Revision as of 16:59, 6 January 2016 by Wolthera (Talk | contribs) (General)

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Use American English if possible.
We use American English in the manual, in accordance to Krita's UI being American English by default.
Keep the language polite, but do not use academic language.
As a community, we want to be welcoming to the users, so we try to avoid language that is unwelcoming. Swearing is already not condoned by KDE, but going to the far other end, an academic style where neither writer nor reader is acknowledged might give the idea that the text is far more complex than necessary, and thus scare away users.
Avoid using gifs.
The reason is that people with epilepsy may be affected by fast moving images. Similarly, gifs can sometimes cary too much of the burden of explanation. If you can't help but use gifs, at the least notify the reader of this in the introduction of the page.
Keep it translation compatible
This means using the userbase typography rules. Notable thing include not using top level headers, but starting at h2 level, or using bold to indicate program names.

Regarding photos and paintings.

  • I would like to dis-encourage photos and traditional paintings in the manual if they are not illustrating a concept. The reason is that it is very silly and a little dishonest to show Rembrand's work inside the Krita GUI, when we have so many modern works that were made in Krita. All of the pepper&carrot artwork was made in Krita and the original files are available, so when you do not have an image handy, start there. Photos should be avoided because Krita is a painting program. Too many photos can give the impression Krita is trying to be a replacement for photo retouching, which really isn't the focus.
  • Of course, we still want to show certain concepts in play in photos and master paintings, such as glossing or indirect light. In this case, add a caption that mentions the name of the painting or the painter, or mention it's a photograph.
  • Photos can still be used for photobashing and the like, but only if it's obviously used in the context of photobashing.

Regarding images in general:

  • Avoid text in the images and use the caption instead.
  • If you do need to use text, make either an SVG, so the text inside can be manipulated easier, or try to minimize the amount of text.
  • Try to make your images high quality/cute. Let's give people the idea that they are using a program for drawing!

Editing manual pages

If you think the manual is outdated, please edit it. If you feel uncertain about edits, either post in the discussion page, or contact us on the forums or the IRC!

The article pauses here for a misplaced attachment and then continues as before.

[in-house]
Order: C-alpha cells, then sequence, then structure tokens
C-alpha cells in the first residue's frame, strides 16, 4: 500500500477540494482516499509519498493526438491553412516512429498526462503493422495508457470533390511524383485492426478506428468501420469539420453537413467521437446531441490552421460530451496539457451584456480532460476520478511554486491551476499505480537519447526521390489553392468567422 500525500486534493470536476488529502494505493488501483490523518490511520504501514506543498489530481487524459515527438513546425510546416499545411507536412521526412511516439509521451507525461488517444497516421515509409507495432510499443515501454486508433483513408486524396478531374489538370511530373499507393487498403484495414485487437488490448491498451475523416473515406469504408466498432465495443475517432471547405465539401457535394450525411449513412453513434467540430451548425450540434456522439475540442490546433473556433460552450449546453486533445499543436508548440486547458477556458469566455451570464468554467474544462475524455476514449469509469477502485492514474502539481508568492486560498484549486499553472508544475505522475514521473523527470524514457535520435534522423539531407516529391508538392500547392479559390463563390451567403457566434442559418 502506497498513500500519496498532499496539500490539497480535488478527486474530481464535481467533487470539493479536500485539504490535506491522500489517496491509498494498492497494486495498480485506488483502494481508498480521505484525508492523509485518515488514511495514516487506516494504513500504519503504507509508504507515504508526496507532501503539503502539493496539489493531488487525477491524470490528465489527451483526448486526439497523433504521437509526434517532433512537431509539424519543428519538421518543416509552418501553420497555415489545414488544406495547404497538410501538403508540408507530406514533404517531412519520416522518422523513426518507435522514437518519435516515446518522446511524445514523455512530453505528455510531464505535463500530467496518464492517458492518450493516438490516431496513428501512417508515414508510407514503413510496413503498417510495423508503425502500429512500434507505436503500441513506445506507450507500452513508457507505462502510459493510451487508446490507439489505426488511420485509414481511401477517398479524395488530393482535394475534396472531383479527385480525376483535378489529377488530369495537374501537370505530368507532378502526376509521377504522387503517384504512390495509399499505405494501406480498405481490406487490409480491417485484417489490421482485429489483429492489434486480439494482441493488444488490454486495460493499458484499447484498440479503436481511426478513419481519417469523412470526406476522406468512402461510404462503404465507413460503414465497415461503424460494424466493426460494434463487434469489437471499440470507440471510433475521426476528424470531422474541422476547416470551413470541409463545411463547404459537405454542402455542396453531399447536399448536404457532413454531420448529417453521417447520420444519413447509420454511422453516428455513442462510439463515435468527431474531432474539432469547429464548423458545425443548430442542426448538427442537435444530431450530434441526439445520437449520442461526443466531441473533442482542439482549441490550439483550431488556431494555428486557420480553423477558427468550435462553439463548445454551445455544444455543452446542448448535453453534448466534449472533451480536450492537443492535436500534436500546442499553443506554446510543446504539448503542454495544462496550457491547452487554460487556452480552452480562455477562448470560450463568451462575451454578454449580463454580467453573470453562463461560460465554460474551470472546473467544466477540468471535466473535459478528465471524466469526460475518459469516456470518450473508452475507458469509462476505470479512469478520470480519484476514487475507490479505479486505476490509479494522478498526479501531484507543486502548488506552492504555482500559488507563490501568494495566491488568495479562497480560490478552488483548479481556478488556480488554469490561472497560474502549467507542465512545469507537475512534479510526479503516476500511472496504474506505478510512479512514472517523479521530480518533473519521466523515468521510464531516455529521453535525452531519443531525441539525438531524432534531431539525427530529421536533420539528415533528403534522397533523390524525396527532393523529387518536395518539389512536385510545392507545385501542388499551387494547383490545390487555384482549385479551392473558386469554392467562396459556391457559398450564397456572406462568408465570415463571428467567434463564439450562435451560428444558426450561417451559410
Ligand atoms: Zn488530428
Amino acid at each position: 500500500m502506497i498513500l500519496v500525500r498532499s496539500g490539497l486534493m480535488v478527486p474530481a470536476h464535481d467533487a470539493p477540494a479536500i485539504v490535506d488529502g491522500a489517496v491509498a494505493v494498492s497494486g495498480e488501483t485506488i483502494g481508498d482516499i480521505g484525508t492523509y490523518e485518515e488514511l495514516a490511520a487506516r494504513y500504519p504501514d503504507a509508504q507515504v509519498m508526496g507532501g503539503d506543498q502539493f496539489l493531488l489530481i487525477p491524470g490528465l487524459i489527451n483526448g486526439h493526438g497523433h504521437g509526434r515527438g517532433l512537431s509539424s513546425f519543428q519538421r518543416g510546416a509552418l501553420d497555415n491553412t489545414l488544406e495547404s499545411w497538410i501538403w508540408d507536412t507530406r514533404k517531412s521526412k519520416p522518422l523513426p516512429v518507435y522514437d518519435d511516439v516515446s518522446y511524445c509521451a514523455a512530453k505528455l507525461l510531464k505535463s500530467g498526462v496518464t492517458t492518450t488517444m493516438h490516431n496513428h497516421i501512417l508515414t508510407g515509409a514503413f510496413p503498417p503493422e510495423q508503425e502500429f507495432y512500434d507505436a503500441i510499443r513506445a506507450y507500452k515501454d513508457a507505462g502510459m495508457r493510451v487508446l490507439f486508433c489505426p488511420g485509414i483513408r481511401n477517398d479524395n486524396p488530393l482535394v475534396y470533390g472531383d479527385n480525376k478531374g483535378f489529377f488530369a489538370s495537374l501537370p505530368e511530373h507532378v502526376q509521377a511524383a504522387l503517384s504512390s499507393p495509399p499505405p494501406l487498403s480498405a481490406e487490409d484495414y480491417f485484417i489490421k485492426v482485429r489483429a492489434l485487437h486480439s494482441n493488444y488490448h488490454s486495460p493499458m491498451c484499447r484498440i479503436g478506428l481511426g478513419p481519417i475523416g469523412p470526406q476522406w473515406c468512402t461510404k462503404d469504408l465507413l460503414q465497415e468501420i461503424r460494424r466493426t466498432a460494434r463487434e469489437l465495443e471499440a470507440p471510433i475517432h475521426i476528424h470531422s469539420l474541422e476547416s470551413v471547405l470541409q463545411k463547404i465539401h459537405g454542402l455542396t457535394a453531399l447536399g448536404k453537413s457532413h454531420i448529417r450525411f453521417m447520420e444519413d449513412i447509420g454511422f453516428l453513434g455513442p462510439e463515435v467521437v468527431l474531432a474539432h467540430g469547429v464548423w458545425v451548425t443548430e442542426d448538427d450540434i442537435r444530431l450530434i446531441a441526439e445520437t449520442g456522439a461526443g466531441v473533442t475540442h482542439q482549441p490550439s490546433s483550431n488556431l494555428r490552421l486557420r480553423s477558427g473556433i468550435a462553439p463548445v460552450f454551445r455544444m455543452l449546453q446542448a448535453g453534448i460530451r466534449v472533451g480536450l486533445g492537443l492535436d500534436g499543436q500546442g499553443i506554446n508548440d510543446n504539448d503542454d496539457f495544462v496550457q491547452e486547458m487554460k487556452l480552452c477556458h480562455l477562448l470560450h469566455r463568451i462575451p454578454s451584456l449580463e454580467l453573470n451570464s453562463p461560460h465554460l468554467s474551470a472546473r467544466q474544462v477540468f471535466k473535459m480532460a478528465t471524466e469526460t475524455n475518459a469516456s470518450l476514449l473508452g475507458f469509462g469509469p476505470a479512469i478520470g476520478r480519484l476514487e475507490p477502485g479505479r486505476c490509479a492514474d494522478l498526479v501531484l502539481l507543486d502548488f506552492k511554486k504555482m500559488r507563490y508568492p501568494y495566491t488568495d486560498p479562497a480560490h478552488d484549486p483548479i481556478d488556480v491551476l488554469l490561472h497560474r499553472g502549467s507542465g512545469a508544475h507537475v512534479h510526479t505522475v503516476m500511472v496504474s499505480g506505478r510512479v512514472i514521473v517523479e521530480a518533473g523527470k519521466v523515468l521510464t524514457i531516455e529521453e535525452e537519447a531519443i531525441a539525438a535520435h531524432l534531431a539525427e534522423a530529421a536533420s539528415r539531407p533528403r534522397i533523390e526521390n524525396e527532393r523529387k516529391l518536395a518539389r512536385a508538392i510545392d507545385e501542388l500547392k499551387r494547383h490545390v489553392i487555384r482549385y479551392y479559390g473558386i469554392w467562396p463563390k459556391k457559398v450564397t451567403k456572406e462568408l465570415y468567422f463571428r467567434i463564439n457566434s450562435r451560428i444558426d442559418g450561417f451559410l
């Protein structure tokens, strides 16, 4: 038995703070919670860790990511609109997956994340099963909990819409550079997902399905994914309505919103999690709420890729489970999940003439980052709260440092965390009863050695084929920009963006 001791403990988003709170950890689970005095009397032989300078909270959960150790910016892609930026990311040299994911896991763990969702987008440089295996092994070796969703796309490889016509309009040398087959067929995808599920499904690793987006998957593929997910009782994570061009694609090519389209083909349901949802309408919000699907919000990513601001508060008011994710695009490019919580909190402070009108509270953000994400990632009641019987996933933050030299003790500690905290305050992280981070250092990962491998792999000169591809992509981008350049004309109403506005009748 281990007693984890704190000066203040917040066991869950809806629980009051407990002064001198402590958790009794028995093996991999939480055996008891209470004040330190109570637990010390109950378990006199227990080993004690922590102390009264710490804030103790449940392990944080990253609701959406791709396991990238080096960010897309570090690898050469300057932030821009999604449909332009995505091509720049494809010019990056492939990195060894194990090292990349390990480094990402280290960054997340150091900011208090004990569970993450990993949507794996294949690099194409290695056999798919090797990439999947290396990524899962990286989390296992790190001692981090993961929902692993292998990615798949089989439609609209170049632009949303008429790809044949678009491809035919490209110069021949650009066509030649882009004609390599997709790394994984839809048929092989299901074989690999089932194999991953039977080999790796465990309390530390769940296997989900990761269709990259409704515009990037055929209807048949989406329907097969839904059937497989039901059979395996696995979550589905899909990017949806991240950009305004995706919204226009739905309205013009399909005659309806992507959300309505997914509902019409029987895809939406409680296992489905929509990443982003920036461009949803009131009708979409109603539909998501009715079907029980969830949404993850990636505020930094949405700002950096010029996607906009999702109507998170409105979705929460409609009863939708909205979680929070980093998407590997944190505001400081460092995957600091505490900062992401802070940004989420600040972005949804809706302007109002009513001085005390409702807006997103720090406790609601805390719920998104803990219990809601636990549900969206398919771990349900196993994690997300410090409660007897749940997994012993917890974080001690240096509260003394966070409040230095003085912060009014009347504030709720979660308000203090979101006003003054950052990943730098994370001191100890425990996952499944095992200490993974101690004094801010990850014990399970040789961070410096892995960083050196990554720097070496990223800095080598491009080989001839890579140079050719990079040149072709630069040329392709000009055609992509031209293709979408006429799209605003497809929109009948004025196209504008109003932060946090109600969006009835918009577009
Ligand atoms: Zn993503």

General Page structure

For each page we use the following structure:

  • Introduction - what is this page about (doesn't need a header)
  • Reference - What is the bare-bones, what does each button do? (Only applicable for function-specific pages)
    • Hotkeys and stick-keys are put here as well. A key needs to be surrounded with <keycap>key</keycap> due to the translation-rules.
  • Use-cases and tutorials - Here you give an indication of use-cases.
  • External links - if there's pages explaining the concept further or referencing them, you can add them here.
  • Navigation links - these need to be added to many pages, but you can refer to pages where it exists, so that users are encouraged to move along.

Rewriting a page

If you would like to completely rewrite a page, contact us in the IRC or on the forum, and tell us why it needs to be completely rewritten, and give your indication of an outline of what you're gonna write. We need the outline to determine whether the page is that out-dated, and to give you tips to make your life easier.

Writing tutorial pages


Porting a tutorial to the Userbase Manual

First and foremost, ask the person whose tutorial it is for permission, as you may have noticed, the whole userbase wiki has a standard creative commons license. If you port a tutorial, this license is also considered applied to that text, which is illegal without the original author's consent.

Always link to the original page it was ported from, so that everyone involved it completely clear about how it ended up there.

This page was last modified on 6 January 2016, at 16:59. Content is available under Creative Commons License SA 4.0 unless otherwise noted.